“You're saying he did forget--that he 'forgets' this sort of thing often?”

Glenn sighed. “He learn't it from Captain Windamere. No disrespect to the man's memory, but he was as stubborn as an ox when it came to owning to an injury. He an' that dragon o' yers were cut from the same stone.” He shook his head. “Drove me right mad, between the two o' them—neither one feelin' the need to say a word, though they might very well be knockin' on death's door. But I'll tell you one thing, Captain: there wasn't a need for the wastin' o' words between them. They understood one another plenty with a look.” A faint smile touched the man's lips. “They'd tell on each other is what they'd do, Captain. I came to rely on the one knowing more o' the other's condition than they themselves either knew of their own state o' health.”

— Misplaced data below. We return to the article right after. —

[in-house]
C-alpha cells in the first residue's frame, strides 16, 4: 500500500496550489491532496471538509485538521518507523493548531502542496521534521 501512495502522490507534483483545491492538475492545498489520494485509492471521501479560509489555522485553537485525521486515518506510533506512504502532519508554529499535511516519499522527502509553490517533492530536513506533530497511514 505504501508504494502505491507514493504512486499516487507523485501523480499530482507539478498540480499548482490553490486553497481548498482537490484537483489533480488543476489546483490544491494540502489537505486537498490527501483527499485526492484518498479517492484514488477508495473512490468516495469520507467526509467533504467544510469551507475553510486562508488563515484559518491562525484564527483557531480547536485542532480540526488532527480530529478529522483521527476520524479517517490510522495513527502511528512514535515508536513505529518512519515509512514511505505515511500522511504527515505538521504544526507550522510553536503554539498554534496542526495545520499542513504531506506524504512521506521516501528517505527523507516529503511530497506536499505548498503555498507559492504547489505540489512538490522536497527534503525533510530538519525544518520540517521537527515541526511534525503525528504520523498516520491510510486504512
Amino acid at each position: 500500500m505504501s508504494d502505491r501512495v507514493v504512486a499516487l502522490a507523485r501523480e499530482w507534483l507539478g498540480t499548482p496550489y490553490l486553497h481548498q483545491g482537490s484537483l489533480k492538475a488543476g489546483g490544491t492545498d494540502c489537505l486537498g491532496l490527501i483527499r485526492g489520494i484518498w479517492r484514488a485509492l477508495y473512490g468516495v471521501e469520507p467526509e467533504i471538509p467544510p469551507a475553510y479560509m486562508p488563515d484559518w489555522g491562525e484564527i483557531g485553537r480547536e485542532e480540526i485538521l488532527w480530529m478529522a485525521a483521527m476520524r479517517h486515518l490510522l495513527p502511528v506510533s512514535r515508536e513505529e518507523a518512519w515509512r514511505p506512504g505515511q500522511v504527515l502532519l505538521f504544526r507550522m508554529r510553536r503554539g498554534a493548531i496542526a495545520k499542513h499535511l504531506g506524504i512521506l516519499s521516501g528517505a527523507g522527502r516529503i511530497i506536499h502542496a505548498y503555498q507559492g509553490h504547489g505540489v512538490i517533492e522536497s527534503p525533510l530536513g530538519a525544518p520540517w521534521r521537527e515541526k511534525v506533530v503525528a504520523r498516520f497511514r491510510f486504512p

“I see.”

“Now don't look so down on yerself, Captain. Some dragons take more figurin' out than others—and that's our Argentian for sure.” Glenn smiled encouragingly. “But he's taken to you in special way, like I never thought t' see him do with another captain. You're his captain now, an' he won't forget it ever. He won't betray yer trust, neither, Captain—though he may give you plenty o' gray hairs from worryin' over his sorry hide, which he seems so keen t' injure.”